ew 23(1):

Research Article

Impact and challenges to Adopting Electric Vehicles in developing countries – a case study in India

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  • @ARTICLE{10.4108/ew.2665,
        author={P Muthulakshmi and T Tamilarasi and Tanmay Tapan Banerji and S Albert Antony Raj and E Aarthi},
        title={Impact and challenges to Adopting Electric Vehicles in developing countries -- a case study in India},
        journal={EAI Endorsed Transactions on Energy Web},
        volume={10},
        number={1},
        publisher={EAI},
        journal_a={EW},
        year={2023},
        month={8},
        keywords={Benefits of Electric Vehicles, Challenges to adopting Electric vehicles, Future of EVs in India, EV case study, Case study, Transport, Electric Vehicles, EVs},
        doi={10.4108/ew.2665}
    }
    
  • P Muthulakshmi
    T Tamilarasi
    Tanmay Tapan Banerji
    S Albert Antony Raj
    E Aarthi
    Year: 2023
    Impact and challenges to Adopting Electric Vehicles in developing countries – a case study in India
    EW
    EAI
    DOI: 10.4108/ew.2665
P Muthulakshmi1, T Tamilarasi1,*, Tanmay Tapan Banerji1, S Albert Antony Raj1, E Aarthi1
  • 1: SRM Institute of Science and Technology
*Contact email: tt2252@srmist.edu.in

Abstract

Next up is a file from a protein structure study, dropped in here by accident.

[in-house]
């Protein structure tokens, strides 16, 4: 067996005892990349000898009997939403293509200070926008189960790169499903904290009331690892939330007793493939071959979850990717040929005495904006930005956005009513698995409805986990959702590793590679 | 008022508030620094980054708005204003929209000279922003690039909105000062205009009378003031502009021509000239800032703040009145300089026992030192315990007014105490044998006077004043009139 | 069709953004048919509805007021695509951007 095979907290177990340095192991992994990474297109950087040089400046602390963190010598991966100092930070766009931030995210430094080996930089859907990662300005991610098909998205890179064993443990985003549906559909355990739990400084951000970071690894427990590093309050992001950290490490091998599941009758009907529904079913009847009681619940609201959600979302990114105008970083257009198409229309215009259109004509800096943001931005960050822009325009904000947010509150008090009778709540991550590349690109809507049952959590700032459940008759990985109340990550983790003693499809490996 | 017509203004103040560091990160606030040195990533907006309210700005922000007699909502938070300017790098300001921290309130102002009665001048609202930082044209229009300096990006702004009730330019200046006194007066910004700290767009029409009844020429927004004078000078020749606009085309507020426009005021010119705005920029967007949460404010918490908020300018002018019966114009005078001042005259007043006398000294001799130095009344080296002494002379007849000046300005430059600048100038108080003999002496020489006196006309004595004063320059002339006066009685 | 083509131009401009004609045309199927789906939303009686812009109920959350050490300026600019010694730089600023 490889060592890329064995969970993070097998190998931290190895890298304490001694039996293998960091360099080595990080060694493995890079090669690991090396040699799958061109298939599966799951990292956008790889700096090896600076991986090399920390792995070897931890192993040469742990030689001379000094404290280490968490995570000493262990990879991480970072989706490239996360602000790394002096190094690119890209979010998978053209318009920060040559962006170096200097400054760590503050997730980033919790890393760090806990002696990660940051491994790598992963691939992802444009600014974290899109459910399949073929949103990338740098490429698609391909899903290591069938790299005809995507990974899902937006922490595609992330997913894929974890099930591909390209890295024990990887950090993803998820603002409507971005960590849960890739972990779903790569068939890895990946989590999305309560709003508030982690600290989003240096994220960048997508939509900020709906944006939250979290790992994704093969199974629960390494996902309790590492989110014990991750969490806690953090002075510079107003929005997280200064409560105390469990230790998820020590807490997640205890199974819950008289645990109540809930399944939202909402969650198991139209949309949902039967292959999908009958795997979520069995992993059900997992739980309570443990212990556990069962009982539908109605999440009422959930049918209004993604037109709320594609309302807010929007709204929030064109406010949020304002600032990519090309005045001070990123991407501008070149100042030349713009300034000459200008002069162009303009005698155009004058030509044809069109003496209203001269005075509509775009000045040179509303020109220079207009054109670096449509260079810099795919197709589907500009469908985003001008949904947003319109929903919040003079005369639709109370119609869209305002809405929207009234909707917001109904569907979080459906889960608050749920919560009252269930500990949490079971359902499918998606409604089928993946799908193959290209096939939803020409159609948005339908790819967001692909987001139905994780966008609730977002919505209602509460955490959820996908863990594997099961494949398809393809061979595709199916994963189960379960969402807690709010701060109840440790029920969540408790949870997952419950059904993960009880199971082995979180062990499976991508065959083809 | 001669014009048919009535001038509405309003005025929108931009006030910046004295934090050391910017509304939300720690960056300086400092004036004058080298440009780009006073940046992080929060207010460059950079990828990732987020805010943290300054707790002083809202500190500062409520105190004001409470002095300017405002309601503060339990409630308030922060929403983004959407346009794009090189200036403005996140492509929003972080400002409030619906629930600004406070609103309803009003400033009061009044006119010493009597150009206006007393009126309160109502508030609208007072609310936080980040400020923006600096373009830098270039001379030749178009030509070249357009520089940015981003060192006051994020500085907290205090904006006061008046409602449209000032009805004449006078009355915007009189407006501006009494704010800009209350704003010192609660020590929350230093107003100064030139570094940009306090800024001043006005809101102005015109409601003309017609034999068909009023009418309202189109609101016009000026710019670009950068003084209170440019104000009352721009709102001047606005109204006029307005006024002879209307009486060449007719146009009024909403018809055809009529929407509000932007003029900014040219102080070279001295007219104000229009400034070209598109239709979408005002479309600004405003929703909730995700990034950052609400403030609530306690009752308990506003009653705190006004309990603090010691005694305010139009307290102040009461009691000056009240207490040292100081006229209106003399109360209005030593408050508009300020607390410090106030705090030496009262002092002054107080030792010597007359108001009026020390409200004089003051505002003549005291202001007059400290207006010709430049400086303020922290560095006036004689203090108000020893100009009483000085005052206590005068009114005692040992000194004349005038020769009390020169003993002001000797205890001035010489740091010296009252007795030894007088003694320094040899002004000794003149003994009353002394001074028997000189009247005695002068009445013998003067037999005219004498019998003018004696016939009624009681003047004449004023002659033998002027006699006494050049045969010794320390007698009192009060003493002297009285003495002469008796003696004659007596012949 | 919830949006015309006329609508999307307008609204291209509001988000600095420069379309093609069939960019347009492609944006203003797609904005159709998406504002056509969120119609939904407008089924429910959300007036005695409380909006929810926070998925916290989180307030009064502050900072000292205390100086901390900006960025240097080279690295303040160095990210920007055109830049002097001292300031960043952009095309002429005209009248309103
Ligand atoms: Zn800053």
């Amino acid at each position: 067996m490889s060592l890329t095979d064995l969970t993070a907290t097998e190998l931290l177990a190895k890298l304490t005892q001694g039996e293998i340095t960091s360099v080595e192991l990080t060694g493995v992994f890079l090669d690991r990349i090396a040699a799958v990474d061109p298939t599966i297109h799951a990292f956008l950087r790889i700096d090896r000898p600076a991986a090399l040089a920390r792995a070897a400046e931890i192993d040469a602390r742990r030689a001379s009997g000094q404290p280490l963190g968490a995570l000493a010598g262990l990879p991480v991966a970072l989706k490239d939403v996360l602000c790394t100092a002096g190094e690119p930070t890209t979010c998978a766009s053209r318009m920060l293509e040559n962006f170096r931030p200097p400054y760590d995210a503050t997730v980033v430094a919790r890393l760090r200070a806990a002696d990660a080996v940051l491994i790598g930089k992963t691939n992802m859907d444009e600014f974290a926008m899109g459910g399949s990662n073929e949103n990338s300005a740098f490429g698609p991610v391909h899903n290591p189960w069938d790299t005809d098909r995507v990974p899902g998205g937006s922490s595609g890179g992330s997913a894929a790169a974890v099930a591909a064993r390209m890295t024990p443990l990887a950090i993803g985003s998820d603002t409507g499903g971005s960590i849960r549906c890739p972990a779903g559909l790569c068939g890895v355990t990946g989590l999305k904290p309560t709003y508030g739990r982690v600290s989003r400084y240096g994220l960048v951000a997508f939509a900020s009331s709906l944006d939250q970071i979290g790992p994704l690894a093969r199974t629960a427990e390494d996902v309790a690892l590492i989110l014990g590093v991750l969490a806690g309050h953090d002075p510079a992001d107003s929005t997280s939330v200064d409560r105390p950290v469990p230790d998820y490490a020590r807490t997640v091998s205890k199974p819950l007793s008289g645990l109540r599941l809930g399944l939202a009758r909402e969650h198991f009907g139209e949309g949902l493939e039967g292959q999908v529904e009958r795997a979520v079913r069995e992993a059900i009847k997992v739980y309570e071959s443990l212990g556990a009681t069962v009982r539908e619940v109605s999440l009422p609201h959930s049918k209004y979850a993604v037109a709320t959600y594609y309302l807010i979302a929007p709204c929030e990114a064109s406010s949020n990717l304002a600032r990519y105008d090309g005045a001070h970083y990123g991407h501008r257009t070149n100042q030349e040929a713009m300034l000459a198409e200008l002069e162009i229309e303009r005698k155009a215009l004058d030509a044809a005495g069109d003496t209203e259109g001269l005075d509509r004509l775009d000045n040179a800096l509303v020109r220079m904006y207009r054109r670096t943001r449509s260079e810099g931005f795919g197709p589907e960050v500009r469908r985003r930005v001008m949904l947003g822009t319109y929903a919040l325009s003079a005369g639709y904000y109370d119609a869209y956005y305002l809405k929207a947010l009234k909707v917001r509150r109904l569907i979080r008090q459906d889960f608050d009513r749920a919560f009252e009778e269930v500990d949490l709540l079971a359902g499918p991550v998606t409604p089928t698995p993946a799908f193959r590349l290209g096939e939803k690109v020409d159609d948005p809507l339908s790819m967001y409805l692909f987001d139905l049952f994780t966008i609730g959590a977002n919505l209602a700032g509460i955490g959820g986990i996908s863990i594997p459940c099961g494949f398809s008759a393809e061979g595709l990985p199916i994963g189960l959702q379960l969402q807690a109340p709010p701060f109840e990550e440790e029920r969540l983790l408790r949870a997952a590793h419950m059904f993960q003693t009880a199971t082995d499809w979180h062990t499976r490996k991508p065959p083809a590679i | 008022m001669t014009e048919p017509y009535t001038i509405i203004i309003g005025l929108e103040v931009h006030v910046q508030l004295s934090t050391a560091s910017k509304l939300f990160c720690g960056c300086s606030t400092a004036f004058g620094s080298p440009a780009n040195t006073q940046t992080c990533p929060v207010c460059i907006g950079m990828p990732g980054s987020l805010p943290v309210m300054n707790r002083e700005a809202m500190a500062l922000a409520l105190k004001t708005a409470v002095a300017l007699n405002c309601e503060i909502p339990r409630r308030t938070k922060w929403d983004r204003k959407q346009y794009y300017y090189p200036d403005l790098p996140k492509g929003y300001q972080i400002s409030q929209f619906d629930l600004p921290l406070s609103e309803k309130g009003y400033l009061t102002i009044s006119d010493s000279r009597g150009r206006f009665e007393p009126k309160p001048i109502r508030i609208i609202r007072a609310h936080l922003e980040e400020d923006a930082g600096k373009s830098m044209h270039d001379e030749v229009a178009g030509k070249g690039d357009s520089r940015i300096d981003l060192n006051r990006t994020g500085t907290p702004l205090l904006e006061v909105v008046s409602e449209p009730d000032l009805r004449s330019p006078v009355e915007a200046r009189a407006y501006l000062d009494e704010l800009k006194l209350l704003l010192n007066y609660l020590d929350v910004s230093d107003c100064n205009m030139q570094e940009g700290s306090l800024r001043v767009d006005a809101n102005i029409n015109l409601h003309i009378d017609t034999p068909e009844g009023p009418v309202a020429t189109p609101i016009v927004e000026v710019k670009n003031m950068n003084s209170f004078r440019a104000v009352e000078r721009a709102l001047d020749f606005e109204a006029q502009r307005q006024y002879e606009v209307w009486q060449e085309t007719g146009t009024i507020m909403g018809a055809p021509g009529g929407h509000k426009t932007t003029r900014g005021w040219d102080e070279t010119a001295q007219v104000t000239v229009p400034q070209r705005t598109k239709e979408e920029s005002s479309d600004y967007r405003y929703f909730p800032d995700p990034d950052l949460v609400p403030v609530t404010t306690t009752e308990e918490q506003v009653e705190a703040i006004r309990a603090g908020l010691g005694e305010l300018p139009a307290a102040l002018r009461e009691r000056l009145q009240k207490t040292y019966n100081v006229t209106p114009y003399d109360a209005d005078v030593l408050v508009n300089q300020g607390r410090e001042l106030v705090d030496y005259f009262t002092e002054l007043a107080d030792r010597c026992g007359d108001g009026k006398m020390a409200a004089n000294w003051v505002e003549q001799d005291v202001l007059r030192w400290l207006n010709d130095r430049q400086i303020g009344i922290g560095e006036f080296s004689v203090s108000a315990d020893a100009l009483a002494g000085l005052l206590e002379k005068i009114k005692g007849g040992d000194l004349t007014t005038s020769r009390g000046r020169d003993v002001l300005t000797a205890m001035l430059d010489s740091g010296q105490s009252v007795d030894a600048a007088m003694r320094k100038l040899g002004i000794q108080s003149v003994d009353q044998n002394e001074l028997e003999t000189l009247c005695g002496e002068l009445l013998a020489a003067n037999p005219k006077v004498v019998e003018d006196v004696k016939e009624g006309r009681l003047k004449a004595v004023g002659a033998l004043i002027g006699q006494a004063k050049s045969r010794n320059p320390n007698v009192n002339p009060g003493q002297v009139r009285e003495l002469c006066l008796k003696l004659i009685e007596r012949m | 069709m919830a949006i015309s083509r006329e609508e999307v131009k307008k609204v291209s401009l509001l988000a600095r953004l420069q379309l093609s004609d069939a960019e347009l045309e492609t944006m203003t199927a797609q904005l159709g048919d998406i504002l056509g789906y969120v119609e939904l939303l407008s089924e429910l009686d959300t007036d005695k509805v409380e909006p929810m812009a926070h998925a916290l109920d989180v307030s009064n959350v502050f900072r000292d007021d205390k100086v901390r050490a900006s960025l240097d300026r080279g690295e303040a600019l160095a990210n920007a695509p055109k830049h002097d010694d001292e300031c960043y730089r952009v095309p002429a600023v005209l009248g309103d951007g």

Climate change is one of the current threats facing the world. Pollution is the primary factor causing climate change, in it, air pollution plays a major part. Almost all developed and developing countries emit a lot of greenhouse gases (GHG). The transportation sector is responsible for the majority of GHG emissions. Nowadays, almost all nations make an effort to lower CO2 emissions from transportation. India also has a strategy to achieve zero emissions through several programmes. When considering ways to lower GHG emissions from the transportation sector, electric vehicles (EVs) are the first choice that comes to mind. The main goal of this case study is to identify why and how India is having trouble launching EVs. India faces significant obstacles in the areas of infrastructure, electricity, battery technology, and consumer behaviour. India already has the infrastructure necessary for the general usage of fuel-powered automobiles. Suddenly changing to another technology and expecting to complete the requirement is a little problematic in emerging nations like India. The majority of electric vehicles (EVs) use lithium-ion batteries, and India is in a position to buy these batteries from other nations. As a result, the battery is a little expensive in India. Nothing is difficult to overcome the barriers compared to the benefits of EVs. Finally, this study makes several recommendations for eliminating the barriers to India's EV adoption.